Proper indoor plumbling - with "marbled" wash-basin
..and all the mod cons - of 1910 (the modern radiator is an afterthought for visitors)

Saturday 10 June 2023

Revelation of the year

It helps to feed window-boxes occasionally.

Thursday 1 June 2023

Ahem. Two years later...... how some people keep up the inspiration I don't know.  

As it happens, I did get back to Paris last year, but found the whole experience oddly flat. That might have something to do with spending half a morning of a weekend trip trekking out into a commuter town to a museum only to find it closed (my fault for misreading the website). Still, I suppose it counts as an adventure of sorts.

There was some visual diversion:

And I got to see the revamped Musée Carnavalet (though it still feels a bit old-fashioned and oriented to fine arts and crafts, with not much in the way of social history or the daily life of ordinary people, as one would rather expect of a city history museum):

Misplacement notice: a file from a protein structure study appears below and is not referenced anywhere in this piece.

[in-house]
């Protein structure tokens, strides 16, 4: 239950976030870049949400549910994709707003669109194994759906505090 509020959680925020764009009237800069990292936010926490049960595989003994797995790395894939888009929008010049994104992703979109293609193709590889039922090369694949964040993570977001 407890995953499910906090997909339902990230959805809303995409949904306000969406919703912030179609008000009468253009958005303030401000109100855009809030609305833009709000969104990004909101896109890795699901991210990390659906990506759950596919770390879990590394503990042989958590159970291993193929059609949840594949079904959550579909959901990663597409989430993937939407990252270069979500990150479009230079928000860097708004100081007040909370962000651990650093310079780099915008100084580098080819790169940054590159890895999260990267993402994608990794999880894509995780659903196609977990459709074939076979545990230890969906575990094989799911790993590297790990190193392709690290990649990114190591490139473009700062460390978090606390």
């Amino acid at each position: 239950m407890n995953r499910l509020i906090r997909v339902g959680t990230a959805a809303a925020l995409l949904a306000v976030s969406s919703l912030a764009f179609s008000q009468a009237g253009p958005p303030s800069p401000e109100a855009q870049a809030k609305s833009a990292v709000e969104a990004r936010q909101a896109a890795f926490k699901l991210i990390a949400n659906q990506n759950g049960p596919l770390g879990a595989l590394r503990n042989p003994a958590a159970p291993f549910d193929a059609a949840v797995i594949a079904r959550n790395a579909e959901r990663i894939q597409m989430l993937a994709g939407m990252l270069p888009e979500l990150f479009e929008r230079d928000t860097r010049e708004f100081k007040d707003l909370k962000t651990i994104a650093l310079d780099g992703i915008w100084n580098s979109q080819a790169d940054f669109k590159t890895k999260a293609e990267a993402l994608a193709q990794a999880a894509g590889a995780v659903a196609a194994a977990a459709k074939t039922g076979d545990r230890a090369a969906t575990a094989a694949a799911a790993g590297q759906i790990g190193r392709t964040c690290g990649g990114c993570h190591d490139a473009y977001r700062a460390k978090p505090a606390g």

Later in the year, a chance reference in a magazine article to "London's only stone circle" - which turned out to be almost local - had me walking up what seemed like one of the steepest streets in London to the aptly-named Hilly Fields, where there is... an undoubted circle of stones, with a sort of gateway, and a cracked slab marked with various dates. Not exactly Stonehenge or the Ring of Brodgar, or anything old - it turns out to have been a millennium project. But it is a pleasant park with some fine vistas of the leafier parts of south-east London and a café with nice cakes, so hardly a wasted trip.